What you need to know
Human trafficking is the second largest organized crime in India after drug trafficking. It’s particularly prevalent in the eastern regions of the country, which face extreme weather events like cyclones and floods.
Sandeshkhali, West Bengal — As the sun rose above the horizon in the village of Adhia, Bilkes Bano had already finished all the household chores. She put on a bright red saree and left for her weekly training at , an Indian NGO working to fight human trafficking. They help rescue and rehabilitate trafficking survivors and provide legal, financial, and mental health counseling.
Bilkes was just 13 years old when she was trafficked to Delhi. She lost consciousness after having the candy the trafficker offered her, and when she woke up, she found herself at a railway station. The trafficker threatened to kill her if she would talk to anyone or try to run away. “It was dark and it was the time of monsoon,” she recalled the day vividly. “When we reached Delhi, I was introduced to a fat woman. She treated me nicely, giving me food and new clothes to wear. Later I was taken to a beautician, who worked on my hair and face for hours.”
Bilkes was sold to a brothel where she was sexually exploited for months. After some difficult days and months, she was rescued after the police raided the brothel. After GGBK confirmed that she was from West Bengal, she was handed over to her family, who were quick to get her married within just months.
Human trafficking is considered one of the most profitable criminal activities worldwide and the second largest organized crime in India, after drug trafficking. It’s particularly prevalent in the eastern regions of the country, which face extreme weather events like cyclones and floods. Many human trafficking victims, mostly girls, are forced into prostitution.
In 2021, over were reported across India. The state of Maharashtra had the highest number of human trafficking cases in the country with over 260 cases. ordered the police to register trafficking cases as kidnapping or missing persons to reduce trafficking cases in official statistics. Government data shows that court delays and lack of prioritization of trafficking have left 93% of trafficking cases pending trial in West Bengal.
As a sexual trafficking victim, Bilkes has been facing a lot of shaming and stigma. “Whenever I would go out people would not talk to me and would look down at me. Even if I would greet them they would never respond but would taunt me,” she said. “I never understood why am I get punishment for a crime that I never committed.”
But what Bilkes did during a cyclone season changed her life for good. In 2020, when cyclone Amphan hit West Bengal, she helped people in her community apply for a government aid program. “People here are not literate and are simple too when it comes to official affairs. I helped 60 families to apply and all of them got compensated by the government,” she said. "I hardly had thought a small help would change my life. People treated me badly once but now the same people treat me with respect. If there is any issue in the village they come to me for help now.”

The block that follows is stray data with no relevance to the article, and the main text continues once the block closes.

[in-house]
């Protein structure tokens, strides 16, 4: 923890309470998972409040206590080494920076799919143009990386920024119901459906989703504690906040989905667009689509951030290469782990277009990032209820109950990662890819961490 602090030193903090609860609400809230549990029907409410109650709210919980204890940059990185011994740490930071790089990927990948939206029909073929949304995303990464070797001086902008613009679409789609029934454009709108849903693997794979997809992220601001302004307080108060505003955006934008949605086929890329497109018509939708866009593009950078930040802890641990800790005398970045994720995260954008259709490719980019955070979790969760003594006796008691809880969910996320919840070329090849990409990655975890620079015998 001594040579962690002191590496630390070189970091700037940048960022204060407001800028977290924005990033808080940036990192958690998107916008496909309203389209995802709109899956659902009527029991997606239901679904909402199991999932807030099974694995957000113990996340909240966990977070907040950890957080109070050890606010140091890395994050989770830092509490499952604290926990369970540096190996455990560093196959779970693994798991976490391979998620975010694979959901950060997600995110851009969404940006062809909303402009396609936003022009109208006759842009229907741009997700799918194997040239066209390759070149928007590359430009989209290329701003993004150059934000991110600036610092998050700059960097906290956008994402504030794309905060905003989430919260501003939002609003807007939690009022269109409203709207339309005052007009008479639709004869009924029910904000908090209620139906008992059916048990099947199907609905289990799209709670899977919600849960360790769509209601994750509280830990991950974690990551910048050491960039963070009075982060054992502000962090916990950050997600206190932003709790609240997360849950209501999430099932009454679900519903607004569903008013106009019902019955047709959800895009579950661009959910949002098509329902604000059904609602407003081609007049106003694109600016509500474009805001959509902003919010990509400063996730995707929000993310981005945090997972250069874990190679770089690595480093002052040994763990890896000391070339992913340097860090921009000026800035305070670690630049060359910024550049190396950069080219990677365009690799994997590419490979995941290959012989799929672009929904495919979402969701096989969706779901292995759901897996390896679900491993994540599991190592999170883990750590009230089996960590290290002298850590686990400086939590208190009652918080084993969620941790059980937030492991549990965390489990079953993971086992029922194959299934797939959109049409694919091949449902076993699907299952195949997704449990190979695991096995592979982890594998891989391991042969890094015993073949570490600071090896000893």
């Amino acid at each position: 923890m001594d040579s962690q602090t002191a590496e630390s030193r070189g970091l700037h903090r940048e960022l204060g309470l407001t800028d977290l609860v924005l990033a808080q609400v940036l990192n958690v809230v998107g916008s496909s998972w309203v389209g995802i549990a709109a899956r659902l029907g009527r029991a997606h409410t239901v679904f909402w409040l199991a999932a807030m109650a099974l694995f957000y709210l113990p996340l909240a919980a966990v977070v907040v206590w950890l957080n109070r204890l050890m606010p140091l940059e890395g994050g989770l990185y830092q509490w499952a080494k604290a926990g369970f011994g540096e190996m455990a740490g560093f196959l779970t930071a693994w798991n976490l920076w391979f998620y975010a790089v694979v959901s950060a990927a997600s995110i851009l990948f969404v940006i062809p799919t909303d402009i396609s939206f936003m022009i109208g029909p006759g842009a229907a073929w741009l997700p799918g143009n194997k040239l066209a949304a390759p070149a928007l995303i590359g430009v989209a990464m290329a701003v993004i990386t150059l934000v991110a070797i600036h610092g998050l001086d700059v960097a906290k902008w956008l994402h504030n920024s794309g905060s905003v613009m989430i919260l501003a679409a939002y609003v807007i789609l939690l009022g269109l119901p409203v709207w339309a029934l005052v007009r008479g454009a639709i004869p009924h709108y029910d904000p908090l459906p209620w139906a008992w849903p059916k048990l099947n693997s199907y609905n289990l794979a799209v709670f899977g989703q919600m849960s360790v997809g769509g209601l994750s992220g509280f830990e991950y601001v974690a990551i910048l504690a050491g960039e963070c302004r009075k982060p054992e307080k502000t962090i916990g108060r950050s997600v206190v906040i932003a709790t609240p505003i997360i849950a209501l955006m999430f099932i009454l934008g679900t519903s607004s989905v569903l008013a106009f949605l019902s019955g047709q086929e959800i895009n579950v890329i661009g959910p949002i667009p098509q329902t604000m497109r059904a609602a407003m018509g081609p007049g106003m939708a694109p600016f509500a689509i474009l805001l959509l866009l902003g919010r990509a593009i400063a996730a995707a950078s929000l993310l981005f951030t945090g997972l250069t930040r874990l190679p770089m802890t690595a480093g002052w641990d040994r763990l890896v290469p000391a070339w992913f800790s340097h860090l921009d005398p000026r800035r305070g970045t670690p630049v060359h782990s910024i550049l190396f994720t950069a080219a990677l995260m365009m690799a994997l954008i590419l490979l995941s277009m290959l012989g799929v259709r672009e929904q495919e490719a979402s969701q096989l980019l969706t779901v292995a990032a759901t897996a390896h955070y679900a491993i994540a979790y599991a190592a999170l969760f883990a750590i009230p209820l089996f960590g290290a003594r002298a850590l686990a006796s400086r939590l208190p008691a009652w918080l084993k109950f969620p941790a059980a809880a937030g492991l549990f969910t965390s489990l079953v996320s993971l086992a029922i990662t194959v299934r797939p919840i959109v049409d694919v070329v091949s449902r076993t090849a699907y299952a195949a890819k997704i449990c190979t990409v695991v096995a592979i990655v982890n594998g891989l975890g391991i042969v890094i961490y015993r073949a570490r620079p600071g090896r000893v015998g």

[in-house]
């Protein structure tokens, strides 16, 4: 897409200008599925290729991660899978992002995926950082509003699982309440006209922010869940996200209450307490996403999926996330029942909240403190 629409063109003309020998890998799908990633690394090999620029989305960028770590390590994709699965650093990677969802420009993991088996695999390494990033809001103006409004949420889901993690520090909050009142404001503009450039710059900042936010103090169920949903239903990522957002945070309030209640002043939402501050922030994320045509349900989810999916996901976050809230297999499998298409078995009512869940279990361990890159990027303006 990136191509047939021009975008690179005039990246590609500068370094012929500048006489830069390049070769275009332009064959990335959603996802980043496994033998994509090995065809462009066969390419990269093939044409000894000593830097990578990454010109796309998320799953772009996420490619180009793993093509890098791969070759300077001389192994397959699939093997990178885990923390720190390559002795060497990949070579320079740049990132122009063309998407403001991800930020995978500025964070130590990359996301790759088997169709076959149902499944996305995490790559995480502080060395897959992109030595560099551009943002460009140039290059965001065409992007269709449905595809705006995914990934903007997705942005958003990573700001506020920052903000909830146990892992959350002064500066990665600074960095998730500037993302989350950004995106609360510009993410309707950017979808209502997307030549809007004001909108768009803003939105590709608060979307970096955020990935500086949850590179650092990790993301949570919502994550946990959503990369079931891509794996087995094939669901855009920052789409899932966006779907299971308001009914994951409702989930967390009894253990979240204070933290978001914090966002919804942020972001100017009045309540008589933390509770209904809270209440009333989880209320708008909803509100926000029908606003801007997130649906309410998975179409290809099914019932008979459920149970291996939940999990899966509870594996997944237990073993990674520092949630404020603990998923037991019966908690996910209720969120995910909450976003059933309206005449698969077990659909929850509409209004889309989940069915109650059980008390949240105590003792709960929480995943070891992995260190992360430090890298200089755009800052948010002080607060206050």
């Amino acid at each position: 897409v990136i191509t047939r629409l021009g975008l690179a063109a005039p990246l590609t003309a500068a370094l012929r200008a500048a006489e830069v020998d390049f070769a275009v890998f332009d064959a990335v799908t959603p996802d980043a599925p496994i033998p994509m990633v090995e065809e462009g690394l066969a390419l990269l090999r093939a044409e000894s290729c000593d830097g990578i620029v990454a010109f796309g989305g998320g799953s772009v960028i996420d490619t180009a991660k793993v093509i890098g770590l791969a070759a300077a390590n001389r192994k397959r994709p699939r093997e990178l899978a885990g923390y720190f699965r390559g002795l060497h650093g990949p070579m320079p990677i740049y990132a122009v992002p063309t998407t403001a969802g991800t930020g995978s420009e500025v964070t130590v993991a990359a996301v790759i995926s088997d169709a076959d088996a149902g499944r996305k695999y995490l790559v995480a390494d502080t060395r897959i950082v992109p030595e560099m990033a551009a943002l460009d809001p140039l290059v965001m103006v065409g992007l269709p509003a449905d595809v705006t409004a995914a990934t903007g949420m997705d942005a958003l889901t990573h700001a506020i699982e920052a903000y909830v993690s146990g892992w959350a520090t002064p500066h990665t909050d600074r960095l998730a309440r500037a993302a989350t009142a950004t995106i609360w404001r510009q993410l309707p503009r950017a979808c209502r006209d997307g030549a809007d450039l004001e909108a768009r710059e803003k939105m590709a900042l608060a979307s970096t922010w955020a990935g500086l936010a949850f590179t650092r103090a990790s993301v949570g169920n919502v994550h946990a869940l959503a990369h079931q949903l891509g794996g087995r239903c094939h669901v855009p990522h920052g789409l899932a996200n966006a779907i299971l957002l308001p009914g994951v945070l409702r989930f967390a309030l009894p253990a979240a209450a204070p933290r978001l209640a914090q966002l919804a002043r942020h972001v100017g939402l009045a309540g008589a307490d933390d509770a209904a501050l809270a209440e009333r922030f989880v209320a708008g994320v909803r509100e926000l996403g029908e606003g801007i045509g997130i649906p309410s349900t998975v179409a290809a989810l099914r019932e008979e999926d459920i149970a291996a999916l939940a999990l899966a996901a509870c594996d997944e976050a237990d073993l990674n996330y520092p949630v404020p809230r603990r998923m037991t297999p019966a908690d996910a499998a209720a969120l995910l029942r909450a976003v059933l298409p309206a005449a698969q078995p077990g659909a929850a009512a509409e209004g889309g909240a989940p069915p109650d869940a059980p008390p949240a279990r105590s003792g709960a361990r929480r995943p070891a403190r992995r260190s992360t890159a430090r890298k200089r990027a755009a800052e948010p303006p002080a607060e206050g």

In an adjoining village of Hatgachhi lives Ajila Khatoon, who was only 15 years old when she was forced into prostitution after being trafficked to the western city of Pune. She ran away from the brothel twice before the police raided it.
After the rescue Ajila’s family didn’t want her back. They arranged for her to be married in a month. “My family spoke highly of me to my in-laws about how I worked in the city for a year and how good I was at work. I was not allowed to talk but forced to smile,” she said. “I wanted to shout and cry loudly.”
To seek justice, Ajila fought to attend the hearings of her case remotely and ended up getting the trafficker convicted for two years. As she was trafficked out of her home state, she was originally required to travel to Pune for the court hearings.
Advocate Rahul Patra, who works with GGBK and practices at Alipore court in West Bengal said, “As most cases of trafficking happen between states it becomes difficult for the survivor to follow the case or to attend the hearings and so the conviction rate is very low. But in this case, the survivor was confident enough to speak through an online medium and she was ready to do anything that would get her trafficker convicted.”
Ajila now offers a class in her community teaching young children and women how to use the Internet to study, search for information, and use online video conferencing tools. “Most of us were trafficked because we were not aware, my purpose in life is to sensitize these young women about their surroundings and what it could bring,” she said “This gives me peace, I still feel the pain and trauma I went through and I would not want anyone to go through that.”
“When I was trapped I hardly believed anything good would happen in life now,” she said. “I want to erase that phase because it still haunts me. At times I get up in the middle of the night and cry but then I think about my present life and it feels like a miracle.”
Subhashree Raptan, Senior Program Manager at GGBK said it’s not easy for the survivors to manage trauma and face the world. Most survivors, under family pressure, chose not to pursue their case as it brings shame to the family.
“After rescue we do counseling and provide legal assistance. We see what is the capability of the person rescued and then develop interventions and provide training,” she said. “We have to help survivors become independent by giving them skill training and using them to sensitize people and these small initiatives to teach them to use the internet and technology is one of them.”
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TNL Editor: Bryan Chou (@thenewslensintl)
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